Psychologist and author Glenn Schiraldi demonstrates in The Self-Esteem Workbook that self-esteem is as a healthy mindset situated between self-defeating shame and self-defeating pride.

He explains that those who experience self-defeating pride think they are better and more important than others as a person. Self-defeating shame on the other hand means believing you are less valuable than others.  Both types of people have an unrealistic view of their core worth that is rooted in insecurity; both types also view others in a comparative and competitive way. Someone always has to be on top and someone has to be below. 

Those with self-esteem believe they are neither more or less worthy than others.  They recognize they have faults but like themselves anyway.  They see themselves as capable and can learn from their mistakes.  This doesn't mean a lack of healthy competition such as in a soccer game or a class debate - but it does mean that the winner and loser don't tie their sense of self-worth to the outcomes of those events. 

I appreciate the often repeated Gloria Steinem quote  “Self-Esteem isn’t everything; it’s just that there is nothing without it”.    Without self-esteem, we are more susceptible to substance abuse, remaining in an unhealthy relationship, inflicting abuse on others, eating disorders, poor communication patterns (aggressiveness, defensiveness, criticism of others), dependency, loneliness, anxiety and depression.   I’ve noticed that even the most seemingly successful people - those who are held in high esteem by others because of their accomplishments, their skill or even their beauty are still not capable of happiness or enjoying their own successes when they don’t have self-esteem.

I’ve facilitated dozens of self-esteem workshops with girls.  Girls tell me that when they feel more confident, strong and valuable to themselves; they are better able to stand up to people who put them down; they are more likely to value qualities outside their physical appearance; and they are likely to make better decisions about things like smoking, drugs or sex.   Girls with self-esteem tend to be more willing to take healthy and appropriate risks to experience things outside their comfort zone, but are also more likely to ask for help when they need it.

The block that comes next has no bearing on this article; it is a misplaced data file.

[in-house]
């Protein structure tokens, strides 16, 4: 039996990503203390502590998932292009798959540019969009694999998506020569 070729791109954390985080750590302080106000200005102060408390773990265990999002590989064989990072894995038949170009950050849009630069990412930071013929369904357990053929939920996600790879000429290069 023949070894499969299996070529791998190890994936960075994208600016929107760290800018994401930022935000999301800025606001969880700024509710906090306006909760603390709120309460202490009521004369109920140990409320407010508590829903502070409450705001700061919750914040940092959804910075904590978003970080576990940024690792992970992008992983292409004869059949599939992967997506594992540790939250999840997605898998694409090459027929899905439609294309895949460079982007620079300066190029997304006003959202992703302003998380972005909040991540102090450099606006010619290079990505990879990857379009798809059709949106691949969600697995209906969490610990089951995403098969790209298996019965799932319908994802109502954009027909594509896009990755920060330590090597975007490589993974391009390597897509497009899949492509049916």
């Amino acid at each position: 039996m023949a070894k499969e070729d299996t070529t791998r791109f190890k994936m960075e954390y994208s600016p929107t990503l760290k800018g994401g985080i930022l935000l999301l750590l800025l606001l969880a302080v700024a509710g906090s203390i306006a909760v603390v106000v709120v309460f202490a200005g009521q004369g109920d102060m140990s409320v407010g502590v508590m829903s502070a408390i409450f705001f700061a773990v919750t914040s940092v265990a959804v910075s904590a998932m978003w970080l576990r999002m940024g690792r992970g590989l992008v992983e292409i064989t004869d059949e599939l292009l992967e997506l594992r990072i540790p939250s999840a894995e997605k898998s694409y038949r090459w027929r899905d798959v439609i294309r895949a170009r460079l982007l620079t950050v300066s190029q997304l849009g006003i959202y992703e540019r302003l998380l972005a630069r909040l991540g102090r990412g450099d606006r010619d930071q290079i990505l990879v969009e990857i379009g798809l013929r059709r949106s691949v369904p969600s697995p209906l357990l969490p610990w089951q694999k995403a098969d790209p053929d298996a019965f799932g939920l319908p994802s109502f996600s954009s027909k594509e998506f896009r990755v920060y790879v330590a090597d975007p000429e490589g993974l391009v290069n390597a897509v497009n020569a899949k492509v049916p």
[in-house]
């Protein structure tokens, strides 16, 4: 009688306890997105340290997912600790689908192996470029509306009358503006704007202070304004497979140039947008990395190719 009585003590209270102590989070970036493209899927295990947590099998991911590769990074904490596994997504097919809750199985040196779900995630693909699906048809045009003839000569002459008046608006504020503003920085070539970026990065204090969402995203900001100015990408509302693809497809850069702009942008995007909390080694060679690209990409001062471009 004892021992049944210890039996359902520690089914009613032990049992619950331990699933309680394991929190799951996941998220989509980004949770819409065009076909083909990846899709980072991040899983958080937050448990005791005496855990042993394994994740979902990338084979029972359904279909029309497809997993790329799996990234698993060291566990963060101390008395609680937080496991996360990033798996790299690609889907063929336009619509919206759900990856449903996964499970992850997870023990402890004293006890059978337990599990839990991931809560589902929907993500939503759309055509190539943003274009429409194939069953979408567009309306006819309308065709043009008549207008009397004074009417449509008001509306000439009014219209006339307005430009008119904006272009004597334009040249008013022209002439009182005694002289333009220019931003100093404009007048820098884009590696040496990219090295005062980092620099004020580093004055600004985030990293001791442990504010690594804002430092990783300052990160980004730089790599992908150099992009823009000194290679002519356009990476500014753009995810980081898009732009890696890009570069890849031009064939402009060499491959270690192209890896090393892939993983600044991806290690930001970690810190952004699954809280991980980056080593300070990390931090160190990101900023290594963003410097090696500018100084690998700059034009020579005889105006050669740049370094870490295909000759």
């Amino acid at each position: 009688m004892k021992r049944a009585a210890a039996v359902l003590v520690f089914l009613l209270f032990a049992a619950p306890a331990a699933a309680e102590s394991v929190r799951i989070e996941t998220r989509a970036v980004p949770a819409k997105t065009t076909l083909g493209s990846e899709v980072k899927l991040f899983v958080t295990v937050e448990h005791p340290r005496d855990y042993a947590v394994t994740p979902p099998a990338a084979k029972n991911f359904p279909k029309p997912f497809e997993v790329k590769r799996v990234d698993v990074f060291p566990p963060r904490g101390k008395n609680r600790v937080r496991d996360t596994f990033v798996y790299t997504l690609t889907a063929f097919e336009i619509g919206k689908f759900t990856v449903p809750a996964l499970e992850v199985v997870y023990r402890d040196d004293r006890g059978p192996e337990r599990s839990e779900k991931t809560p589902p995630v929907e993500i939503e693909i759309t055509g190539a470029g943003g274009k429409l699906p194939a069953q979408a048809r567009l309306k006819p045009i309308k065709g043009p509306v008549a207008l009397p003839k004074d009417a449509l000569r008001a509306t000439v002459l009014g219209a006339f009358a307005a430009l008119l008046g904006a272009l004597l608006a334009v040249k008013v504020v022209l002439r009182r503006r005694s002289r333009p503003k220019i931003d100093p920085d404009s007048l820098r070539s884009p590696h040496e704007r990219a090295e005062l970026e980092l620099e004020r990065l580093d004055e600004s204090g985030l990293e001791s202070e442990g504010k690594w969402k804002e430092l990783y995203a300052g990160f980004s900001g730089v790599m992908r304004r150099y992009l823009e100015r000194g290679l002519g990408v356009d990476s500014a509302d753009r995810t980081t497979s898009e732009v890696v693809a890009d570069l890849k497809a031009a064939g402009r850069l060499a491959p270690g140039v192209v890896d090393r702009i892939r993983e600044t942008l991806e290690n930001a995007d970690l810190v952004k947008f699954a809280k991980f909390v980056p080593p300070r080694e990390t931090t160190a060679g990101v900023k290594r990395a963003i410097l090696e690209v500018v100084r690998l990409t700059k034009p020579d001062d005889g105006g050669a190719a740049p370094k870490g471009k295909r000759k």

Although early childhood has a strong influence on self-esteem, it also develops and evolves throughout our lives. Self-esteem is a learned trait; everyone can learn skills to strengthen and enhance it. 

            come back tomorrow for my 10 Tips for Fostering Girl’s Self-Esteem

Wednesday, January 04, 2012

Welcome to my blog!

I am passionate about raising strong empowered girls and creating a body-accepting, more loving culture that is healthier for all genders. I've been engaged with girls as a counsellor, health educator, group facilitator, parent, community volunteer and friend for well over two decades. Before that, I was a girl.  I  expect my posts will be gentle at times... encouraging self-care and practicing kindness with ourselves and others. I also expect my posts will be angry at times as I use this opportunity to critique the onslaught of damaging messages that girls and women face in our culture. I also hope to draw on ideas that myself and other parents are trying out, in order to raise our kids in a healthy way in this new media age. I may post about mornings volunteering at a food bank or evenings spent cheering on girls softball. I expect to share the heartache that I feel when girls I care about struggle with tough issues. I may share about my work as an eating disorder counsellor or encourage you to sign a petition when an advertiser sexually exploits children to sell a product. Think of this as idea-soup. A bowl of rich meaty ideas, complimented with a subtle broth, chunky vitamin laden vegetables (they are good for you!)  and a whole lot of spice.

In my role as a self-esteem expert for the Dove Self-Esteem Fund, I wrote a number of editorials & blog posts for the Dove channel on a couple of years ago.  This site is no longer available so I plan to  repost some of my favourites here.

I'm excited about this new endeavour and look forward to meeting readers, sharing ideas and sparking a self-esteem revolution!